The Commission nevertheless notes that CPAC will exercise editorial control in the selection of the programming which it broadcasts on its service. The Commission's policy on balance within the Canadian broadcasting system is based on subsection 3(i) of the Broadcasting Act which states that:

the programming provided by the Canadian broadcasting system ... should provide a reasonable opportunity for the public to be exposed to the expression of differing views on matters of public concern.

The Commission expects CPAC to adhere to this policy on balance.

The applications set out six key operating principles. The programming to be offered must:

respect the letter and spirit of the applicant's agreement with the House of Commons;

not present the applicant's own editorial position;

present a balance of diverse points of view and, in particular, represent the various views held by Canadians in the different regions of the country;

reflect Canada's dual linguistic nature; complement public affairs programming provided by other Canadian programming services; and

not contain any commercial content.

The Commission expects CPAC to adhere to these principles and will follow with interest CPAC's performance in this regard.

It is a condition of licence that the licensee retain in a form acceptable to the Commission, a program log or machine-readable record and audiovisual recording of all programming distributed other than the "gavel to gavel" coverage of the proceedings of the House of Commons and its various committees, in accordance with provisions set out in section 10 of the Television Broadcasting Regulations, 1987.


The Government of Ontario submitted an opposing intervention claiming that CPAC's proposals should be considered at the same time as other applications expected as a result of the Commission's call, in Public Notice CRTC 1993-77 dated 3 June 1993, for applications for licences to carry on new Canadian specialty, pay television and pay-per-view programming undertakings. The Government of Ontario also expressed concern that CPAC had not provided sufficient information on how it would ensure balance in its public affairs programming. The National Association of Broadcast Employees & Technicians, representing employees of the House of Commons Broadcasting and Electronic Services, also submitted an opposing intervention stating that "one channel should be reserved as the exclusive domain of Parliament and its related activities".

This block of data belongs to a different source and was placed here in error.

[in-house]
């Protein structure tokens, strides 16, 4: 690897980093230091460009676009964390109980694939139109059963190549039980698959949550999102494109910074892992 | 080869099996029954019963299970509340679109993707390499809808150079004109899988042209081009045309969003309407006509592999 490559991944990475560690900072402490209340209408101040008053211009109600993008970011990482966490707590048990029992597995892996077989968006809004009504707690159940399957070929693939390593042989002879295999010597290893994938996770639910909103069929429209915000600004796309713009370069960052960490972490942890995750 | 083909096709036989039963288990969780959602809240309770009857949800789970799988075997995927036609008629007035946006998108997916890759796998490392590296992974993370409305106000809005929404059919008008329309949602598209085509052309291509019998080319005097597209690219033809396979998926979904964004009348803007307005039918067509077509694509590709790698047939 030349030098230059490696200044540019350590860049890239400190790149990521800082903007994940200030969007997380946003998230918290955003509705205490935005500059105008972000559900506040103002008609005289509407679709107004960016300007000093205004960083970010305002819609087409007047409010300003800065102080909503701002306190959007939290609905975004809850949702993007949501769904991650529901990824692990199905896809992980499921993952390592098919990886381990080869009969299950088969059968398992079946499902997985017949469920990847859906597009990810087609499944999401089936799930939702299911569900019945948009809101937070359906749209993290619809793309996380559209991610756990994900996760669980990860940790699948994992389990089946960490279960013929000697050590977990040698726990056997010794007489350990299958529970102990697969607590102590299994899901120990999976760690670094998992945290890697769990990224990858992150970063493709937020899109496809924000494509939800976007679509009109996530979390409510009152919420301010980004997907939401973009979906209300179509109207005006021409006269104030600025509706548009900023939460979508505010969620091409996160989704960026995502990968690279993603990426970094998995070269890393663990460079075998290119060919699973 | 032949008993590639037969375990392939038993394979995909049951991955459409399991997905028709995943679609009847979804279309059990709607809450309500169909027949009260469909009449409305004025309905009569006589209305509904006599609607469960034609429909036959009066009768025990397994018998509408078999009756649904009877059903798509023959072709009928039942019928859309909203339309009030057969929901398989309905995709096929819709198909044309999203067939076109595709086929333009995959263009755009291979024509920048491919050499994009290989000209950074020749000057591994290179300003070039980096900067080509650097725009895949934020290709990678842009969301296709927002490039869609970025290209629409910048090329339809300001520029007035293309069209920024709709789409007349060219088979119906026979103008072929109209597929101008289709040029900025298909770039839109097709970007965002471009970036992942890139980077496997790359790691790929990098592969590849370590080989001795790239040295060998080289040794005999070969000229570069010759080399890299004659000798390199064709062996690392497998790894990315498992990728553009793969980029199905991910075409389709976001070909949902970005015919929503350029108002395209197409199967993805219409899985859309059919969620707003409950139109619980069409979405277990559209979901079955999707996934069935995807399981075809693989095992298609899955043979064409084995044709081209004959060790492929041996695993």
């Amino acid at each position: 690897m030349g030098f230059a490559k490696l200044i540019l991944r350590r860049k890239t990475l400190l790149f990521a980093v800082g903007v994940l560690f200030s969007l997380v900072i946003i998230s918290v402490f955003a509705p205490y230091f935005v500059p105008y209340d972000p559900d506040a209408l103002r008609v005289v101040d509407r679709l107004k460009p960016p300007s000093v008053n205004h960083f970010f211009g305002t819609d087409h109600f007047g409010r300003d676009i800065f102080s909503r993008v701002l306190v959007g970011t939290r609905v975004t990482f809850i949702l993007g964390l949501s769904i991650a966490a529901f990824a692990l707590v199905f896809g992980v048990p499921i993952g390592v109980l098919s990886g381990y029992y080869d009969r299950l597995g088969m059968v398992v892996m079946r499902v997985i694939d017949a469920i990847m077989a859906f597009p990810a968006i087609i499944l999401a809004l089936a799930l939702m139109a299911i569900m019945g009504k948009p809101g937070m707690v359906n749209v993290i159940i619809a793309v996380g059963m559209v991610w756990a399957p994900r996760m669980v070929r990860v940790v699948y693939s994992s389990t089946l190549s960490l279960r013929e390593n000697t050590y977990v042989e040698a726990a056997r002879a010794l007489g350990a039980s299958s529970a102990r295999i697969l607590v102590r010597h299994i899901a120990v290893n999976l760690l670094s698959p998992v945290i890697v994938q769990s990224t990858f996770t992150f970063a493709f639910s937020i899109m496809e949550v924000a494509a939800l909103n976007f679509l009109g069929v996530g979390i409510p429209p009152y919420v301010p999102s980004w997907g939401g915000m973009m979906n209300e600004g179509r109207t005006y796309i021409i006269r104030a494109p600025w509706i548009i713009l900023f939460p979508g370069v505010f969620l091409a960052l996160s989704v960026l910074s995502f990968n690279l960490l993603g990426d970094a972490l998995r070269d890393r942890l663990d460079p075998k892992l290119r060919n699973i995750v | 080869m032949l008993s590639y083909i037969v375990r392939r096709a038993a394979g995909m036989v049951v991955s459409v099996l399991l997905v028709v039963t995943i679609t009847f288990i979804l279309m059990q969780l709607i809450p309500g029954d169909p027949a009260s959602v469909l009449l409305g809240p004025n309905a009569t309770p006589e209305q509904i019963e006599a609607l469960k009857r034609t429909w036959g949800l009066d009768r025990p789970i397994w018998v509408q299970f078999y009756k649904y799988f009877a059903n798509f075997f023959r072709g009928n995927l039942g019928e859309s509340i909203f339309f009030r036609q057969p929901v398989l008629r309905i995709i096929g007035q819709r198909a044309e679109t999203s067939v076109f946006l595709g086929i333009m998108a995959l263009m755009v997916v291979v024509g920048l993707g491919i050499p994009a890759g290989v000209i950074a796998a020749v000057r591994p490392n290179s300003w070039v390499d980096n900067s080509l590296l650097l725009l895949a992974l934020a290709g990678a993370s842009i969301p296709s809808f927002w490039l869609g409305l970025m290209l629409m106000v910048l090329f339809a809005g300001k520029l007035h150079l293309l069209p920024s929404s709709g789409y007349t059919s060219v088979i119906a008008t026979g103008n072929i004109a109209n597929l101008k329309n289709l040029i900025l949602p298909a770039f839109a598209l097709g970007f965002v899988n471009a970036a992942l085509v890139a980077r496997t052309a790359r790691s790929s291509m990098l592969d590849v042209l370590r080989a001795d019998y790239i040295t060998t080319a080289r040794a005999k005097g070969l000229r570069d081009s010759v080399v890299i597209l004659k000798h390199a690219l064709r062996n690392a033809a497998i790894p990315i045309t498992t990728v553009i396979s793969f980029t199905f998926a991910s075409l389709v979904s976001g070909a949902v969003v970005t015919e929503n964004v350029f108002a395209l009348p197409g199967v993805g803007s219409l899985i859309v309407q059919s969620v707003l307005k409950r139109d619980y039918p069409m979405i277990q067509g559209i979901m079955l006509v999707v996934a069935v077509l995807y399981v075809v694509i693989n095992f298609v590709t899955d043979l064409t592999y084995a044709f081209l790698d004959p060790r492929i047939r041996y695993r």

The Commission is satisfied with CPAC's response to these interventions. Moreover, the Commission is satisfied that CPAC has provided adequate justification to support the introduction, on an experimental basis, of complementary public affairs programming on its parliamentary channel service.

Closed-Captioning & Subtitles and the Canadian Association of the Deaf are both national, not-for-profit advocacy organizations that assist deaf and hard-of-hearing people. These organizations also submitted interventions opposing the present applications on the grounds that CPAC currently does not provide adequate access to its programming for deaf and hard-of-hearing Canadians. The Commission notes the applicant's reply that the availability of a closed-captioned version of a program will be a factor in selecting additional public affairs programming.

The Commission acknowledges the interventions submitted by the Canadian Broadcasting Corporation, the CTV Television Network Ltd. and the Canadian Cable Television Association in support of these applications.

Allan J. Darling
Secretary General